In the 19th century, missionaries established churches at the fur-trading posts in the Mackenzie Valley and began converting Indians from their pagan beliefs to Christianity. With the fur trade expanding into the Arctic in the early 20th century, more Anglican and Roman Catholic priests moved into the region. Both the Anglican and Roman Catholic churches undertook the task of assimilating the Indians, Métis, and Inuit into the “white man’s world.” By the 1920s the Canadian government had helped in this assimilation process by turning over the education of Indians, Métis, and Inuit to the churches. Both churches established residential schools in the Northwest Territories.
|E||The 20th Century|
At the beginning of the 20th century the Northwest Territories was the homeland of Indians, Métis, and Inuit. These three indigenous peoples lived on the land, hunting and trapping. By the middle of the 20th century, however, the region had become a resource hinterland. In order to extract its natural resources the Northwest Territories needed to develop a transportation system.
During World War II the threat of a Japanese invasion changed the region’s geopolitical value. In response to this threat, the American military constructed the Alaska Highway, which connects Dawson Creek, British Columbia, with Delta Junction, Alaska. The U.S. Army also built an oil pipeline that extended from Norman Wells, Northwest Territories, to Whitehorse, in the Yukon Territory, and then on to Fairbanks, Alaska. Both transportation systems were designed to secure supplies for the American military forces in Alaska, and both were built at great expense. The pipeline was later abandoned. The Northwest Territories was linked to the Yukon Territory by the Dempster Highway, which connects Inuvik and other communities in the Mackenzie delta with Dawson in the Yukon Territory. A Yukon highway connects Dawson Creek with Whitehorse, which is on the Alaska Highway. Construction of the Dempster Highway began in 1959, but it was not open to the public until 1979.
The territory developed as a resource center because of the rising demand for energy and raw materials. The Canadian north—particularly the Northwest Territories—attracted resource developers. Several gold mines had been operating since the 1930s, and in the 1970s oil companies discovered vast quantities of petroleum in the Mackenzie River basin.
Also during the 1970s, the Mackenzie Valley Pipeline Inquiry examined the potential environmental and social impacts of a proposal to transport natural gas to American markets from Prudhoe Bay along the Mackenzie Valley. The Indian Brotherhood of the Northwest Territories (later called the Dene Nation) became active in the public hearings about the pipeline.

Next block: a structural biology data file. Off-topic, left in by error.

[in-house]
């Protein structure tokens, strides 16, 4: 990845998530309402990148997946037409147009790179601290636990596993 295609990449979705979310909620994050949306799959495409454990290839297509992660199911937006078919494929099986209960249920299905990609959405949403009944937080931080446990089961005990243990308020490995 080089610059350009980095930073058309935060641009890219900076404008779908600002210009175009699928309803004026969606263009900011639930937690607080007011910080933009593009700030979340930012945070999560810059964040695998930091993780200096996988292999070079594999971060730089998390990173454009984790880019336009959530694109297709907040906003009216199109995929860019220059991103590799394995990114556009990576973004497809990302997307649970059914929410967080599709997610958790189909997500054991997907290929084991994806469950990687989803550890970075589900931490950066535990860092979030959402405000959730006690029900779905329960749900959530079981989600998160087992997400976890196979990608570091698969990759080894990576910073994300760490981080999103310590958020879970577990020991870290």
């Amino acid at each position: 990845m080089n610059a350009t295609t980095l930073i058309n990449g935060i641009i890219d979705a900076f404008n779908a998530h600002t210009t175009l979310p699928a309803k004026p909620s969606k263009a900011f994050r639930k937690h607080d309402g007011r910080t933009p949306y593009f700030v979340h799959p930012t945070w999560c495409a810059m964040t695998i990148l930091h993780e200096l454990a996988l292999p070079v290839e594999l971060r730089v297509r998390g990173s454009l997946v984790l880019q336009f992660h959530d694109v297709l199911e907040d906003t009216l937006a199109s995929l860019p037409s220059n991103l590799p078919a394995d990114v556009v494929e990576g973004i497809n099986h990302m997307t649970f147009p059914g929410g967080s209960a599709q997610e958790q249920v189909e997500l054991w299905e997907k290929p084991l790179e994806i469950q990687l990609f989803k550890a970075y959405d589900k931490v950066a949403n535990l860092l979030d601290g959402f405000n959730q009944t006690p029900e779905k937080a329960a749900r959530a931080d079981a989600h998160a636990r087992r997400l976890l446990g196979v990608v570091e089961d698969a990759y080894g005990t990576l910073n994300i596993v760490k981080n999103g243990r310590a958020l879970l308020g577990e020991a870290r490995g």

The Indian Brotherhood also presented its case for land claims and a separate political area for the Dene, called Denendeh. In 1990 the Dene Nation and the Canadian government reached an agreement-in-principle regarding the land claims proposed on behalf of the Dene bands. Some of the bands did not support the agreement, and the idea of a Dene political area faded. In the following years two Dene bands, the Gwich’in and the Sahtu, reached separate agreements with the federal government in Ottawa.
Although the Mackenzie Valley Pipeline Project did not proceed, another energy proposal was approved in 1980. The second proposal, known as the Norman Wells Oil Expansion and Pipeline Project, allowed pipelines to transport oil from Norman Wells to North American markets. The pipeline is still in operation. In the 1990s diamonds were discovered just east of Great Bear Lake, and by 1998 two diamond mines were operating. In the course of 50 years, resource projects transformed the region’s economy from fur trading to mineral exploitation.
At the dawn of the 21st century, the Northwest Territories faced a number of challenges. These challenges included diversifying its economy, settling land claims, and deciding on a new constitution.
Economic diversification is a challenge for the Northwest Territories because geography and environment limit the territory to development of nonrenewable resources. The discovery of a vast field of diamonds has made a significant difference to the regional economy. However, the Northwest Territories remains heavily dependent on and vulnerable to world demand for its primary products. Its economy exposes the territory to boom-and-bust cycles, and economic diversification is an elusive goal.
The second challenge is settling outstanding land claims. Modern land claims began in 1984 with the Inuvialuit Final Agreement. This agreement empowered the Inuvialuit, allowing them more opportunity to chart their own destiny. The settlement was followed by two other agreements, the Gwich’in (1992) and the Sahtu (1993), representing the northern half of Denendeh. The remaining Dene land claims are in the southern half of the Northwest Territories and represent the southern half of Denendeh.
A third challenge is the choice between maintaining the existing form of government and creating a new constitution. To examine this question, indigenous leaders and members of the Legislative Assembly formed the Constitutional Development Steering Committee in 1992. In 1996 this committee recommended that political power be shared between indigenous and nonindigenous residents. By April 1999 the Northwest Territories had been divided into two parts: Nunavut, and the remainder of the Northwest Territories. Government officials in the Northwest Territories continued to debate changes to the constitution, but the issue remained unresolved in early 2006. Until a resolution is achieved, the Northwest Territories retains its current name and existing government structure.